My journey with P G Wodehouse continues abd I make it a point to read at least 2-3 pages of his compendium of work that I have downloaded on my kindle. In fact, my kindle tells me that currently I have just finished 12% of the total contents and it’s going to be a slow but long roller coaster ride with the Master.
What makes his work exuding old world charm is not the mere fact that most of it was written in the early part of last century in colonial Britain, but that he uses words that are no longer in use- quaint English words. Dictionary itself says for many such words as being used colloquially in Britain or quaint English no longer in use! Moreover, most of his stories cannot be thought of and concocted in today’s scenario when the technology , especially the mobile and internet, rules the roost. Although his main character Bertie’s extended family stays in suburbs or upcountry places drivable within a couple of hours from London today ( in those days when there were no metros, speed trains or expressways, it would take much longer), the only mode of communication in those times was telegram ( I think even personal landlines were rare in those days) and therefore, the surprise element of an event having occurred or not that was possible then would be totally out of place today, when people are connected on real time basis.
To elaborate the above point further, the story I am currently reading has Aunt Agatha announcing expulsion of Bertie’s two cousins from college for their acts of omission and commission and that decision had been taken to onboard them on to the next ship to Johannesburg, South Africa, a British colony for them to start their life afresh there. For that the cousins would be coming a night before to London from their upcountry residence to be spending a night with Bertie so that they could catch the ship next enroute Johannesburg. How these young ruffians spent their last night in London, fell in love ( with the same girl) and deceive each other and Aunt Agatha by not having caught the ship, but staying back much to Bertie’s chagrin is another story and how Aunt Agatha would react to this act of disobedience and irresponsibility of Bertie in not facing ensured that his younger cousins were on their way to Johannesburg , I am sure, is going to make up for an interesting story as I read it further.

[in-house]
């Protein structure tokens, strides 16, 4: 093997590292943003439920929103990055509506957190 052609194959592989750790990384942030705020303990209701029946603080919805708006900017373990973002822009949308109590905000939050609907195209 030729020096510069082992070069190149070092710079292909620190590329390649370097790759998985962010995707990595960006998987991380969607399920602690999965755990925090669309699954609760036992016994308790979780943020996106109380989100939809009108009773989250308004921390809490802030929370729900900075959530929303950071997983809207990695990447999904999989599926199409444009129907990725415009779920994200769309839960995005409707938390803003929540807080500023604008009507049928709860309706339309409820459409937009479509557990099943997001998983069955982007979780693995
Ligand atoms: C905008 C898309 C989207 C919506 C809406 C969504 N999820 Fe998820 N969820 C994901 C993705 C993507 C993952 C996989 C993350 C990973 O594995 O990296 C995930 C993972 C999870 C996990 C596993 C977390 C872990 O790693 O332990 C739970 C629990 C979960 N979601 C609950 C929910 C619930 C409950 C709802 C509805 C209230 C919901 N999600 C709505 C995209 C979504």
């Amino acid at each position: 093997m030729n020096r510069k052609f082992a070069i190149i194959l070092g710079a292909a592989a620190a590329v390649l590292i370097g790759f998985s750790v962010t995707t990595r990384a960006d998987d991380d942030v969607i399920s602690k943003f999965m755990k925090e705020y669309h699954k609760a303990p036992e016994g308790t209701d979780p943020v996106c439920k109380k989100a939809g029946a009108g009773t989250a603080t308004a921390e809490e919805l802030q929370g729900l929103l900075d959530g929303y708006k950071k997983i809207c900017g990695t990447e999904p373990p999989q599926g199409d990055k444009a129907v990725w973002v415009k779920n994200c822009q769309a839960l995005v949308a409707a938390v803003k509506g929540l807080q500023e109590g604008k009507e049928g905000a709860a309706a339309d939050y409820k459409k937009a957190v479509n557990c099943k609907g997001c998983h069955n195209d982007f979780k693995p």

But in today’s milieu the above kind of humour or story is not possible. The two cousins needn’t have come a day in advance to fall for London’s charm but started early morning on the day of journey by a fast mode to board their ship. They couldn’t have ditched their ride as they would have been caught in no time based on their mobile and GPS. The humour is quaint as it’s based on telegrams, tram cars, ships and laid back life of British nobility and this can be savoured only by reading the likes of PGW. The humour is subtle, situational and classy and not loud or crass.
2 thoughts on “This humour cannot be replicated”
Agree with you, Arvind. Through my dark days, and I have had many, PG has been a bulwark of support.
With regards, Parthasarathi Mukherjee
Didn’t know Parthoda you were also his fan! I am quite hooked on to him! If you are in Mumbai let’s meet.